The last part of the exhibition was about the Valentino Atelier.  In this room they showed some of the details on the dresses and, best of all, had films showing the seamstresses making them up.  I’m always aching to see the inside of fashion exhibits and to find out construction details so this was a wonderful treat.

A couple of dresses looked like they were made out of silken cords with beads on the end, these were sewn together to give the dress shape at the top but hung freely lower down giving a swingy movement to the skirt.  The film showed each cord being sewn out of a length of silk which was then turned, stuffed with wool and then had their beads sewn on.  The final cords are only millimetres in diameter; I know how much swearing turning the shortest of tubes takes so some how I can’t imagine having the patience to make a whole dress out of them!

Another film showed roses being made out of red organza and then being covered with another layer of twisted organza to give a veiled appearance to the dress.  I was amazed by how many pins the seamstresses used to hold everything in place.

We finished the day at the Lucia celebration which is a beautiful carol service lead, as all Swede’s will know, by a girl wearing candles in her hair and followed with mulled wine and saffron buns.  All in all a perfect day!



OLYMPUS DIGITAL CAMERAThe last few weeks have been rather busy but I have been trying to ensure I spend a few minutes every day doing some sewing or knitting.  As a result I have moved several projects on even though I haven’t had the time to complete any of them.

Last Sunday for the first time in a while I had a full day to myself and decided to spend it making a party dress for Christmas.  I have been planning this dress since I bought some Marc Jacob’s silk crepe de chine on eBay in July but I’ve been putting off making it as all the horror stories about how difficult silk is to work with made me rather nervous.  It would have been more sensible to finish off an existing project than start a new one but Christmas is nearly here and so a new party dress seemed appropriate.

The pattern I used is the Easy Kimono Dress from Pattern Runway. I’ve made this dress up twice before and both times it’s been very successful.  It’s also very simple, without much in the way of complicated shapes to cut out and only takes a few hours to put together.

Cutting it out proved remarkably easy, certainly much simpler than cutting out the polyester georgette I used for my work dress. I have a very sharp pair of shears and used some Merchant & Mills entomology pins.  Have you tried these pins?  They are absolutely beautiful, spindly and long with black shafts and little gold round heads.  Perfect for use with fine fabrics and looking different enough not to get confused with my ordinary pins (my pin cushion holds a  mixture of silver ordinary and silk pins and I am never sure which is which).  I also put a brand new very fine needle in my sewing machine – which proved next to impossible to thread!.

Although the pattern doesn’t call for it I decided to line the dress and used some black silk I bought on Goldhawk Road.  I must admit I hadn’t realised quite how much static a silk shell and a silk lining give off and I will probably stick to man-made fabrics  for linings in future.  Rather than fiddle around with attaching the facing pieces to the lining as I did last time, I didn’t bother with the facing and just cut the lining to match the outer shell pieces.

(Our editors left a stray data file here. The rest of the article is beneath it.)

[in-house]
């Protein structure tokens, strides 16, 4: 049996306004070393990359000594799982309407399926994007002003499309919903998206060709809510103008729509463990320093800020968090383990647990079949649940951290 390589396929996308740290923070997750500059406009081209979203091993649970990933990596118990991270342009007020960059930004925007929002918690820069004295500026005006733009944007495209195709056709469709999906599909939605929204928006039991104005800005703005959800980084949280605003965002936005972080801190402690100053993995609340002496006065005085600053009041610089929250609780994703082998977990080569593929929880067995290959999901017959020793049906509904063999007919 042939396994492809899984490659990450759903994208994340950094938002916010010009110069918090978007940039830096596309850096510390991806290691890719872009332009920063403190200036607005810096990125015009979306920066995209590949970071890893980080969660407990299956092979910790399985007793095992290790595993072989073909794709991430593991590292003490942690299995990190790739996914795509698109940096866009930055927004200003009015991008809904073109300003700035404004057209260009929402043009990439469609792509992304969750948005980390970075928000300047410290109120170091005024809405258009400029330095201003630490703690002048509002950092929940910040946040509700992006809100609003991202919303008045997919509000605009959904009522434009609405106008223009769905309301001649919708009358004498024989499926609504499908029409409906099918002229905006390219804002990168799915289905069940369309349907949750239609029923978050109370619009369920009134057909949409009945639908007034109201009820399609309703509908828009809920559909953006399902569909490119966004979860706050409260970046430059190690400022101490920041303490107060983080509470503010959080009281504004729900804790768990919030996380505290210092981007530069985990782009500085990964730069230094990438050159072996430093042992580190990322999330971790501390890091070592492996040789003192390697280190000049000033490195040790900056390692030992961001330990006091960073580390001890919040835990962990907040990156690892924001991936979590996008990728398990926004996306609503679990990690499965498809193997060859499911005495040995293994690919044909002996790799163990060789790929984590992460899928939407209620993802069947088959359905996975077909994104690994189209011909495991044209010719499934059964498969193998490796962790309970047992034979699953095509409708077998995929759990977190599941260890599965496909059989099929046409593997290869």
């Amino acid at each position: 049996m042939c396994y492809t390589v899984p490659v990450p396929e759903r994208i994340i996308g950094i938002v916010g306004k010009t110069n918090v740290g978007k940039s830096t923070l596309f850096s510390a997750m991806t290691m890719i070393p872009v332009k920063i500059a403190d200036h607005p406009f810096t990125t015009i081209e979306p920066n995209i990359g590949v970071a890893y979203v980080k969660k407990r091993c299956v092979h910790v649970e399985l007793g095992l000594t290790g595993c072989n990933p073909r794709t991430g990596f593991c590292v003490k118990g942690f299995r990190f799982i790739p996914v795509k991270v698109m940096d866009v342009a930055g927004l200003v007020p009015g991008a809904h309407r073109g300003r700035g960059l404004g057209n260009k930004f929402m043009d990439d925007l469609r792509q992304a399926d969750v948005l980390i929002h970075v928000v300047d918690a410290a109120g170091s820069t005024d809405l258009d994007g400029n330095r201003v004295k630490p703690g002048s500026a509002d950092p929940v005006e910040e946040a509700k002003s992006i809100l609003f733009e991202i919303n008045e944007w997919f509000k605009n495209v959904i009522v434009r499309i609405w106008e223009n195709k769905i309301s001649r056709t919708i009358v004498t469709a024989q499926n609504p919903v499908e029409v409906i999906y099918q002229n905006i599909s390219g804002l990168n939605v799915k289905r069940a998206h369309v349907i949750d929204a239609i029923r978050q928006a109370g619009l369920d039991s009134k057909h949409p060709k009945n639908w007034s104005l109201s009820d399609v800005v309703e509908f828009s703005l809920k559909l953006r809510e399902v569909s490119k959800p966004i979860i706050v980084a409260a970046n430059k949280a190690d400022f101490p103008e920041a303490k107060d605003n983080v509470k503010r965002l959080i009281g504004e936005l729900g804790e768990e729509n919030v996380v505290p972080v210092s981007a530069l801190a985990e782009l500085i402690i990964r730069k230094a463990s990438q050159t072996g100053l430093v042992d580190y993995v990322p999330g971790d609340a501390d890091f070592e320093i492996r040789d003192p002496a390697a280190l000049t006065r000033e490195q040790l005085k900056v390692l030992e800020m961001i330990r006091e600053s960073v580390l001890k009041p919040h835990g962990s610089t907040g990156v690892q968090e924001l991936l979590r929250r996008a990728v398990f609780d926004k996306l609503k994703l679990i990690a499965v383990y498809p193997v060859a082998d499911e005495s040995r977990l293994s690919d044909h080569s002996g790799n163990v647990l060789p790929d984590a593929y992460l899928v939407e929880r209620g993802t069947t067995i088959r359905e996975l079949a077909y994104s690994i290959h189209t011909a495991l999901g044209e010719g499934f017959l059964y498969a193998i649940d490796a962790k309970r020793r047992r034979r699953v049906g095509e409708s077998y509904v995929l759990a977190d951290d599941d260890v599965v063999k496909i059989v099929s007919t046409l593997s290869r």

Bodice seams were pinked before I sewed the waist seam, as this joined the inner and outer layers the seams are completed hidden.  Normally the skirt would have two pieces with seams at the side, but as I didn’t want to disrupt the large pattern I decided to cut it as one and put a French seam down the back.

OLYMPUS DIGITAL CAMERA I realised my normal method of hand stitching a hem would pucker the fabric so  I spent several hours on the internet investigating ways of hemming crepe de chine.  It turns out there are as many ways of hemming silk it as there are people on the internet.  I watched a you tube video showing one lady using a machined zig-zag and then burning off the whispy ends in a candle, this clearly worked for her but I’d be terrified of burning my almost completed dress.  In the end I found a simple tutorial for hand sewing a rolled hem and used that; I think it’s turned out rather well.

I can’t imagine that I will use this pattern again but I really like the three dresses I have made out of it and in particular the fact that they look so different and have such different uses that no one is likely to think they are the same dress.  Just to remind you here are pictures of all three; my summer dress made out of easy poplin, my work dress made out of polyester georgette (never again) and my party dress made out of crepe de chine.





A friend of a friend has an overlocker which is no longer used and has offered to give it to me! Whilst this is undoubtedly exciting news, after the first rush of enthusiasm, I was a bit worried that I might not make best use of it and won’t really know what to do with it.

I’ve seen on the internet lots of garments with beautifully neat overlocked seam finishes and I’ve heard they are perfect for use with knit fabrics, but is that all they do or is there more to them than that? How will I cope with sewing seams that look like they can’t be taken apart? As self-confessed Queen of the Unpicker how do I get confident enough go be able to know that when I sew a seam I won’t be pulling it apart ten minutes later because I’m not happy with the way it looks or because there’s a problem with the fit?

I had a look on Amazon and can see there are numerous “complete” guides to overlocking or serging but the problem with these books is knowing how useful they will be. I really don’t need a tutorial in making napkins as one book promised!

Do you have any advice that could help me? Have you found any books particularly useful? What do you use your overlocker for?